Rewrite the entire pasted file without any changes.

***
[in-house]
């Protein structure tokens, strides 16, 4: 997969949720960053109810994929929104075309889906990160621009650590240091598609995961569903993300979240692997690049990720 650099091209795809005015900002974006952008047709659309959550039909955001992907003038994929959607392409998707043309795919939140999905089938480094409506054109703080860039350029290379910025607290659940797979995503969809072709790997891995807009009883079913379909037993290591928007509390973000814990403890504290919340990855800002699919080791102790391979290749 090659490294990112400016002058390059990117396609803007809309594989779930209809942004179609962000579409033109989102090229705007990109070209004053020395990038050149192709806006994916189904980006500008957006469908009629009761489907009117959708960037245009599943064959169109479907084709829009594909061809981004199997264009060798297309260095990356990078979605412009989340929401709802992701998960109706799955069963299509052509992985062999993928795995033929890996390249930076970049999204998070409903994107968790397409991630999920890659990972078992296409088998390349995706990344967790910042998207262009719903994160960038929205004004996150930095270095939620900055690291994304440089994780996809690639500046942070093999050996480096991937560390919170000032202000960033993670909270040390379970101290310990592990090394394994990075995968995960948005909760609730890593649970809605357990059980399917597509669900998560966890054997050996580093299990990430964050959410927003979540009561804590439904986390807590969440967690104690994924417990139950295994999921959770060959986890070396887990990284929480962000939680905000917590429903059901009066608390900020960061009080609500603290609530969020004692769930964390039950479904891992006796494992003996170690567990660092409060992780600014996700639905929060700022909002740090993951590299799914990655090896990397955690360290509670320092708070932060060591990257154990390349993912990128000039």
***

[in-house]
């Protein structure tokens, strides 16, 4: 997969949720960053109810994929929104075309889906990160621009650590240091598609995961569903993300979240692997690049990720 650099091209795809005015900002974006952008047709659309959550039909955001992907003038994929959607392409998707043309795919939140999905089938480094409506054109703080860039350029290379910025607290659940797979995503969809072709790997891995807009009883079913379909037993290591928007509390973000814990403890504290919340990855800002699919080791102790391979290749 090659490294990112400016002058390059990117396609803007809309594989779930209809942004179609962000579409033109989102090229705007990109070209004053020395990038050149192709806006994916189904980006500008957006469908009629009761489907009117959708960037245009599943064959169109479907084709829009594909061809981004199997264009060798297309260095990356990078979605412009989340929401709802992701998960109706799955069963299509052509992985062999993928795995033929890996390249930076970049999204998070409903994107968790397409991630999920890659990972078992296409088998390349995706990344967790910042998207262009719903994160960038929205004004996150930095270095939620900055690291994304440089994780996809690639500046942070093999050996480096991937560390919170000032202000960033993670909270040390379970101290310990592990090394394994990075995968995960948005909760609730890593649970809605357990059980399917597509669900998560966890054997050996580093299990990430964050959410927003979540009561804590439904986390807590969440967690104690994924417990139950295994999921959770060959986890070396887990990284929480962000939680905000917590429903059901009066608390900020960061009080609500603290609530969020004692769930964390039950479904891992006796494992003996170690567990660092409060992780600014996700639905929060700022909002740090993951590299799914990655090896990397955690360290509670320092708070932060060591990257154990390349993912990128000039």